In specific historical circumstances, popular rights consciousness can challenge power hierarchies by fostering the imagination of transformed social structures as well as coalitions reflecting these alternate political realities. During the late 1960s through the decade's turn, the right to universal childcare echoed as a political demand across diverse strands of the feminist movement. By translating personal needs into a rights claim, feminists politicized the issue of childcare in ways that challenged cultural constructions of the boundaries between the family, market, and state. The language of rights enabled activists to articulate the place of childcare in their visions for women's liberation, African American freedom, and a just economy. Despite the tensions in their aspirations, the universal character of the rights claim enabled middle-class and working-class, white and African American, liberal and radical women to build coalitions on the basis of common policy interests. President Nixon's veto of the Comprehensive Child Development Act of 1971, however, exploited class-based fault lines in the childcare coalition. In this changed political context, feminist mobilization for the right to universal childcare waned. By uncovering the overlooked story of feminist thought and grassroots activism respecting childcare, this essay shows that childcare once held far more robust and radical political meanings than it does today.Photo.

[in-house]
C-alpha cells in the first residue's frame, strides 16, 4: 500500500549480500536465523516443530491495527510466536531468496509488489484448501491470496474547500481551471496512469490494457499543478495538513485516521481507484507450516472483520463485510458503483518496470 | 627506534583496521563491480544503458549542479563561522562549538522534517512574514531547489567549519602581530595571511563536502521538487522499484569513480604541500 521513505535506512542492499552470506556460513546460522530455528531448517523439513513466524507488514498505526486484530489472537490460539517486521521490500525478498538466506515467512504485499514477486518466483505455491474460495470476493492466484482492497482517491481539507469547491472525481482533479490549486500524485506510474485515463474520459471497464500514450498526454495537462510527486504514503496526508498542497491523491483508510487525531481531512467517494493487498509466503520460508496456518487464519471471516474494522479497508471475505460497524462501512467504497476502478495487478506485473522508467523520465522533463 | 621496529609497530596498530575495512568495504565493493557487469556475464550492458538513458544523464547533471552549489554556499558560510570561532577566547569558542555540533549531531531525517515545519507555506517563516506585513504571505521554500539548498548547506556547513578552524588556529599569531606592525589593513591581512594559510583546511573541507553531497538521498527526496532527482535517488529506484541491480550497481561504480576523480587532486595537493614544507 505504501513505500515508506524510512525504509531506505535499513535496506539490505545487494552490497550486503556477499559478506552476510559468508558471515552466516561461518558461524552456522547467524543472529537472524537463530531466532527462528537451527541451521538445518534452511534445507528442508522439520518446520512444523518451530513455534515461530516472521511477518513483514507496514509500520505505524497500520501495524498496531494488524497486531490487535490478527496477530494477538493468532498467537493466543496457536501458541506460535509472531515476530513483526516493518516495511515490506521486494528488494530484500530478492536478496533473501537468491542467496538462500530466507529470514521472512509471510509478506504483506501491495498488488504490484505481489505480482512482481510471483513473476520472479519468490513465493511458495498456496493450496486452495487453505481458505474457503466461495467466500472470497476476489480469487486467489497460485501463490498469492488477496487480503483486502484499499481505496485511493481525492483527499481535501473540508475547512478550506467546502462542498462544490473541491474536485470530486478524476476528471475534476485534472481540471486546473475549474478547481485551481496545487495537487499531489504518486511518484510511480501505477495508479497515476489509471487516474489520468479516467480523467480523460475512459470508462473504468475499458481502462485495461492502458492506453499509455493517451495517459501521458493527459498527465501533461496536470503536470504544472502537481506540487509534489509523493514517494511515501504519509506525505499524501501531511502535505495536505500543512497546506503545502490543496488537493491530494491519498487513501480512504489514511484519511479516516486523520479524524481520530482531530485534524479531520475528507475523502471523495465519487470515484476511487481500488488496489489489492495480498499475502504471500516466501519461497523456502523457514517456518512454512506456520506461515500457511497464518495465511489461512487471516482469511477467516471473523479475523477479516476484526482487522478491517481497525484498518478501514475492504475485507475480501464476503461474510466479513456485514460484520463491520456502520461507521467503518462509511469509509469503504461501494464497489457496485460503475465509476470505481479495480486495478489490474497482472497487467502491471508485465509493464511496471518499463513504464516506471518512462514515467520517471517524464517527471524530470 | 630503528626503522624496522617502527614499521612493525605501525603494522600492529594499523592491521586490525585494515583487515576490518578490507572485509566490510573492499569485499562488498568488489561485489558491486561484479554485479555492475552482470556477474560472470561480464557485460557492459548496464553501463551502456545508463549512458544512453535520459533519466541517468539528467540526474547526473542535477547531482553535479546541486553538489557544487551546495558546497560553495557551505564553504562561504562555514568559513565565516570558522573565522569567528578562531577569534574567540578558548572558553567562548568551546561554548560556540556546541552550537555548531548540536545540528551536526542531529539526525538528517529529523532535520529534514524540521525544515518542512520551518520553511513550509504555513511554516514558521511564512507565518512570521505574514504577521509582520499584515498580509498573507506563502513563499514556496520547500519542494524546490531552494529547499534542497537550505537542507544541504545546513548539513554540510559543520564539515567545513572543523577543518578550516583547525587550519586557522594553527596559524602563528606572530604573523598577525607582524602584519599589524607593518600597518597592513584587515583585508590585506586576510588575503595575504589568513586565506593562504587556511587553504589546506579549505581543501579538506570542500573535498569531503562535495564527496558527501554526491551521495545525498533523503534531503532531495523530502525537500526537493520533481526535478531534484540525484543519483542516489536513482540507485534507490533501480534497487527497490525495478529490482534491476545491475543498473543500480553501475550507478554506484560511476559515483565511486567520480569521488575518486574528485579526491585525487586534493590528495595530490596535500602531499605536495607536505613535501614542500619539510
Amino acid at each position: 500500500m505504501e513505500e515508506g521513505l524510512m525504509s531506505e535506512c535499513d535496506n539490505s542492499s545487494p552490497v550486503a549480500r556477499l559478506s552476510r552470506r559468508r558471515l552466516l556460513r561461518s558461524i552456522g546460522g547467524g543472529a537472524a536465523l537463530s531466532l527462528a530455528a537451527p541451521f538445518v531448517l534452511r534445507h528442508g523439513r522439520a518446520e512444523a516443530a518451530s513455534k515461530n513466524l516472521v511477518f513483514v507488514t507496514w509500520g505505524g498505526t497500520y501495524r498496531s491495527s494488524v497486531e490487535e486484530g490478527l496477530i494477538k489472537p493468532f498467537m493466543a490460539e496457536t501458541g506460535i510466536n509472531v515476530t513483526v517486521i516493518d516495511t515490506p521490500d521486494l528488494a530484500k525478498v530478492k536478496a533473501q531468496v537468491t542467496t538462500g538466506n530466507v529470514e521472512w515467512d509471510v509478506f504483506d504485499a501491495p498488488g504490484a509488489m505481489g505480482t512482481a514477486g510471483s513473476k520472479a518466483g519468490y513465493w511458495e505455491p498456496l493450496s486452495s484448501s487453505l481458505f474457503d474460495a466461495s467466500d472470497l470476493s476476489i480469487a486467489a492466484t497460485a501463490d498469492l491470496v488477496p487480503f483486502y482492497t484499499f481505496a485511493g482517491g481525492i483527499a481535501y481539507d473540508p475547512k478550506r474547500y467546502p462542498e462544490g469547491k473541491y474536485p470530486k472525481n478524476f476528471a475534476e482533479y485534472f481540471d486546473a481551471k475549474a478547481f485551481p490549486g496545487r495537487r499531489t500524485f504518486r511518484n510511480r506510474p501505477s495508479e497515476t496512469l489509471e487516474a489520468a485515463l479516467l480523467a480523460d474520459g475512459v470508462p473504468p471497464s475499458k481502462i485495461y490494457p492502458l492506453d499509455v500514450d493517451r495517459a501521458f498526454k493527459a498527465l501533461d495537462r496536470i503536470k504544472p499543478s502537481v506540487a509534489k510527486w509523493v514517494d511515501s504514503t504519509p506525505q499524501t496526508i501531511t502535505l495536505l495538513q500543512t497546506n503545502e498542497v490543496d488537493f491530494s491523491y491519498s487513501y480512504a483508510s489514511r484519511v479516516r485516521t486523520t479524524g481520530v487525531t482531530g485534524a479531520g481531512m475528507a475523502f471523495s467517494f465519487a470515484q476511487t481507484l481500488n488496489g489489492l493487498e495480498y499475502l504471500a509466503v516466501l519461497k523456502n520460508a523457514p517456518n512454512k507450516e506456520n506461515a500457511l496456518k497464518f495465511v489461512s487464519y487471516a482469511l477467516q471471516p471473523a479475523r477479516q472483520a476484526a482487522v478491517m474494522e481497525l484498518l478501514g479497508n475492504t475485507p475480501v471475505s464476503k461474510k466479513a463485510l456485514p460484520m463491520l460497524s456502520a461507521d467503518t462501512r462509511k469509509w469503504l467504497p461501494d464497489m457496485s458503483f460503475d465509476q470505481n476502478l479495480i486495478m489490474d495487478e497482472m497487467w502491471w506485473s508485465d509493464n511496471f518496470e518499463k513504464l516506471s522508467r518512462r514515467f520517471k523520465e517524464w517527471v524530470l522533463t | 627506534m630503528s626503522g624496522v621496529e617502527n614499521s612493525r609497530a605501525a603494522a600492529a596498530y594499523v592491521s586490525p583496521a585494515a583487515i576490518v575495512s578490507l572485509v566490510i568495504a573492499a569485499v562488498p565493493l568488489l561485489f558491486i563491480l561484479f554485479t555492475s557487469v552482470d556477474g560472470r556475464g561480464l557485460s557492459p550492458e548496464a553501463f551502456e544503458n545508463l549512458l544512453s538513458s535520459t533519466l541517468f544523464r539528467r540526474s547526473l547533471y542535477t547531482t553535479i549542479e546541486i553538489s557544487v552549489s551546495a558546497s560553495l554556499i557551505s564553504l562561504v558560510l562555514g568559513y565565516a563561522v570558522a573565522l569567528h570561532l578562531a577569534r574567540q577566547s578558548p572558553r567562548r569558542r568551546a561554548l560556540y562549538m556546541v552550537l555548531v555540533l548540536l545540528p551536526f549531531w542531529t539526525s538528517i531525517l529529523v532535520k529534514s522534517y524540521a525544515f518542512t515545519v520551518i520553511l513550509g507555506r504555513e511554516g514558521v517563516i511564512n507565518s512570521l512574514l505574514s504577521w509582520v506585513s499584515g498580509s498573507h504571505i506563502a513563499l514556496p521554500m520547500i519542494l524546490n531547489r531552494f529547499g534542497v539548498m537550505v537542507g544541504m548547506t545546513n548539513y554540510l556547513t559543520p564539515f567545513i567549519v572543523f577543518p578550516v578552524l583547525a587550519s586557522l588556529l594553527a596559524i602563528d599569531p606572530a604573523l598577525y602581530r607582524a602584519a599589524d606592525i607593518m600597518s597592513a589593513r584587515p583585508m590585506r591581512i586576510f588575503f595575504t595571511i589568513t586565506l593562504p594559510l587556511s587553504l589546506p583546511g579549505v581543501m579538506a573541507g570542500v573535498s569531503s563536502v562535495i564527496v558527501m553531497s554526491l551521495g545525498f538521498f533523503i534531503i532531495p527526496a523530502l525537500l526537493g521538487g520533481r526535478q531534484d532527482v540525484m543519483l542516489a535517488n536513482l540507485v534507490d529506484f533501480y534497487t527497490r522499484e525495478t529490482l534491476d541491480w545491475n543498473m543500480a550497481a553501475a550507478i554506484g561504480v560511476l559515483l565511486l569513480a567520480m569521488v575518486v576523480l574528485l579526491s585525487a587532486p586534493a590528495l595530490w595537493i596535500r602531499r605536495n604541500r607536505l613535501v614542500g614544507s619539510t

Wednesday, June 30, 2010
Dinner on The Universal Childcare Debate: Rights, Social Policy and Feminism, 1966-1974
The Universal Childcare Debate: Rights Mobilization, Social Policy, and the Dynamics of Feminist Activism, 1966-1974 is a new article by Deborah Dinner, Yale University - History Department. It is forthcoming in the Law and History Review (August 2010). Only this abstract is posted: